Hedging can work really well for Short Term Events when you do not want to sell any of your Stocks - or you may have sold a few but you feel that you want to keep the rest. An Index Short might avoid having the inconvenience (and cost) of Selling and then having to Buy back good Stocks. For instance, this would have been a possible trade in the lead up to the Scottish Referendum Vote early in 2015 and it is highly likely that we will need to hedge before an EU Brexit Vote later this summer. One problem of selling all your Stocks is that when the Downmove ends and Stocks start to rally you are “caught with your Trousers Down” as Peter Lynch (‘One up on Wall Street’ book - check out Wheelie‘s Bookshop) would say - with a Hedge it is quick, cheap and simple to Close it out and get fully Long again.
The overall theory behind this strategy is that the total equity (value) of the portfolio will move upwards in ‘steps’. In other words, over the years there will be periods of upward appreciation, followed by a sideways to slight downwards move in the equity, followed by upward appreciation and so on. This will mean that a chunk of upside will be missed but the key is to miss the majority of the downside. When the Hedge is in place, the overall portfolio will have a ‘market neutral’ stance, provided that the Hedge is sized to match the Long Exposure almost exactly.
Once it is determined that a drop is likely (although the extent of such a drop is impossible to predict really), it makes sense to take precautionary action like Selling some Stocks and increasing Cash Holdings and I think the best Safety Tool is to Hedge using FTSE100 Shorts - via Spreadbets or ETFs (Exchange Traded Funds) like XUKS. Other Indexes can be used for basing Short Hedges on but I like the FTSE100 because it is so in my face all the time and it is the Index people and the Media in the UK focus on.
In the Credit Crunch meltdown I shorted a lot of Individual Stocks using Spreadbets - particularly the Banks where I also used a Sector Spreadbet. This was pretty useful and helped to Hedge the Longs - but it is very High Risk and not easy. I do not recommend such Shorting of Individual Stocks as it is very difficult - however, it is possible but I really suggest using a Stoploss as Stocks can rally extremely fast when the conditions are right - and keep Positions small and manageable.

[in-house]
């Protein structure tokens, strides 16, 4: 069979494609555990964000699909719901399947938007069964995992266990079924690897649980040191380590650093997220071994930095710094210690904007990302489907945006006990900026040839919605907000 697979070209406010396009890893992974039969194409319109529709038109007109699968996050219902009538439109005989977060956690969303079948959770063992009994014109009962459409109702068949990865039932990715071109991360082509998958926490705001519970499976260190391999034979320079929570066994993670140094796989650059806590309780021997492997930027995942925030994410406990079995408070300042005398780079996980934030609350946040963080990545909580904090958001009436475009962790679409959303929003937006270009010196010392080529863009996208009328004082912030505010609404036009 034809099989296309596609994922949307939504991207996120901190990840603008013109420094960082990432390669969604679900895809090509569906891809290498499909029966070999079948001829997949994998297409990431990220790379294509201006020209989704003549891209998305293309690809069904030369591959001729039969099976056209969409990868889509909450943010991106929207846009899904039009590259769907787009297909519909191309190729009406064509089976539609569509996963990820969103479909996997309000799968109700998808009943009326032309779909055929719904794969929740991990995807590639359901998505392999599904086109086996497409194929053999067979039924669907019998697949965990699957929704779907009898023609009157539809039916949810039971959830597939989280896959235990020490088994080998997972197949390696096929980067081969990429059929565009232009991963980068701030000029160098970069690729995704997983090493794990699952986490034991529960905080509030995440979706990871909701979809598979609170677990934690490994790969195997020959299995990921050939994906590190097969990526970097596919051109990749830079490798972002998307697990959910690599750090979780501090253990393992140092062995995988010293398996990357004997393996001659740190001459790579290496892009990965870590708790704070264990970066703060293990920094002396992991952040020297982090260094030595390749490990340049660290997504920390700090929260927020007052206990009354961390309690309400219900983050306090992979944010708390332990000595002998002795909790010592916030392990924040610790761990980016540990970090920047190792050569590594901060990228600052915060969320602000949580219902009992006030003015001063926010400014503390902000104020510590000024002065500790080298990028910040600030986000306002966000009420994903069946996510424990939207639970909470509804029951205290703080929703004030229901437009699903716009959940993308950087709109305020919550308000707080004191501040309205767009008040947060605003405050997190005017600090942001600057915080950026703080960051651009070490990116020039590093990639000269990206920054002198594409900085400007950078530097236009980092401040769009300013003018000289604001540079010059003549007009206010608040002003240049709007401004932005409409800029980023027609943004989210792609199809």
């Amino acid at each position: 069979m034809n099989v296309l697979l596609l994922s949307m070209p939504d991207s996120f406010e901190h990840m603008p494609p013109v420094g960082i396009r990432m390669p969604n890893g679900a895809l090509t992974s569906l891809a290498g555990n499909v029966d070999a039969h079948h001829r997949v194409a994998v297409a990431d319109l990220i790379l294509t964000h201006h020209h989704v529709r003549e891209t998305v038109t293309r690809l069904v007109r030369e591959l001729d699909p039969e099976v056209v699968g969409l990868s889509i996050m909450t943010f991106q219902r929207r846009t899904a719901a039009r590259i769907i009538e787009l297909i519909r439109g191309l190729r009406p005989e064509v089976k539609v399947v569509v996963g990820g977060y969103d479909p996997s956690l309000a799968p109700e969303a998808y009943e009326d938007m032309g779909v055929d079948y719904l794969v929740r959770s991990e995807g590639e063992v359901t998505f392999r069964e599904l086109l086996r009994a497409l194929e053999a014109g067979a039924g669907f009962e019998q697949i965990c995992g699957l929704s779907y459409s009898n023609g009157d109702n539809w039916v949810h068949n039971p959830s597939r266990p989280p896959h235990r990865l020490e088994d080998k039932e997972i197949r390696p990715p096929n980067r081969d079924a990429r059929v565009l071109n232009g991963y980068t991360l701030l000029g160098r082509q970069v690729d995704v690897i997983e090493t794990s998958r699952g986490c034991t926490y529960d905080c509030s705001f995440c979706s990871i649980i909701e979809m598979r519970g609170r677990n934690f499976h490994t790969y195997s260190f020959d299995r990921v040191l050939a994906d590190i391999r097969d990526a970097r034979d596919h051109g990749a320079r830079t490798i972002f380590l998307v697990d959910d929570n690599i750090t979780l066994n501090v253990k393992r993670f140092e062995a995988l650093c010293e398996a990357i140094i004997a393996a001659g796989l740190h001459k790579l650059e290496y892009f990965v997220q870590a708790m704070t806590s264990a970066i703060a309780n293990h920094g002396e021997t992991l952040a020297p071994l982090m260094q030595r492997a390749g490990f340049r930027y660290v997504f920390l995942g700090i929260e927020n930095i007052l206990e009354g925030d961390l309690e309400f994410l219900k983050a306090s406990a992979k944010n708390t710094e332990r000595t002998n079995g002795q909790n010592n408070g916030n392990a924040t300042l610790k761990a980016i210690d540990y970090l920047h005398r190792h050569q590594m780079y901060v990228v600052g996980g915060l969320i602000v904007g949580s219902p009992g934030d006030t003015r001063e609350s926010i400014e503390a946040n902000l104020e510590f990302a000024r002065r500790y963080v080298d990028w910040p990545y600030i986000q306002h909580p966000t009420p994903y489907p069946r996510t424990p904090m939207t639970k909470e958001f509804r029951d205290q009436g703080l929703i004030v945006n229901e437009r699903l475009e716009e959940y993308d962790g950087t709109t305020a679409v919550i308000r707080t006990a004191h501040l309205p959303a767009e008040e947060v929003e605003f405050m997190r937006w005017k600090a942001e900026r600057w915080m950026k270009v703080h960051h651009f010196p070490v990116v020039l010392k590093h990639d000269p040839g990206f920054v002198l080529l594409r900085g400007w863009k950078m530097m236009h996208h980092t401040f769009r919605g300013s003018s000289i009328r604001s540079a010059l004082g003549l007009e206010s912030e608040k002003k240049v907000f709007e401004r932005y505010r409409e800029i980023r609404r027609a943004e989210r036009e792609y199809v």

How it works in practice
Right, assuming you have now got your Shorts on, the idea is that you have now reduced your Overall Exposure to the Markets. For example, say you Hedge 30% of your Long Exposure by taking out a FTSE100 Short equivalent to this value. This means that instead of having 100% of your Portfolio Money at Risk, you only now have 70%. The way it works is that if the Markets rise, then your Long Stock Holdings will go up in value and your FTSE100 Short will go down in value. So the Longs and Shorts balance one another and save you from the Risk Event.
The opposite is also true, if the market falls as you anticipate, then your FTSE100 Short will gain and your Long Stock Holdings will fall in value. So you have Hedged 30% of your Portfolio.
In practice I find that it takes some playing around with to get to a Level of Hedging (with regard to the % of your Portfolio you Hedge) that works well and you are happy with. The best approach I suggest is to start small with your Hedges to see how it goes and to understand it, and gradually do larger Hedges as you get the hang of it over the years. It is quite an Art Form to get it right. I often get it very wrong.
Hedging is far easier and less costly than selling Stocks before a Major Market Downturn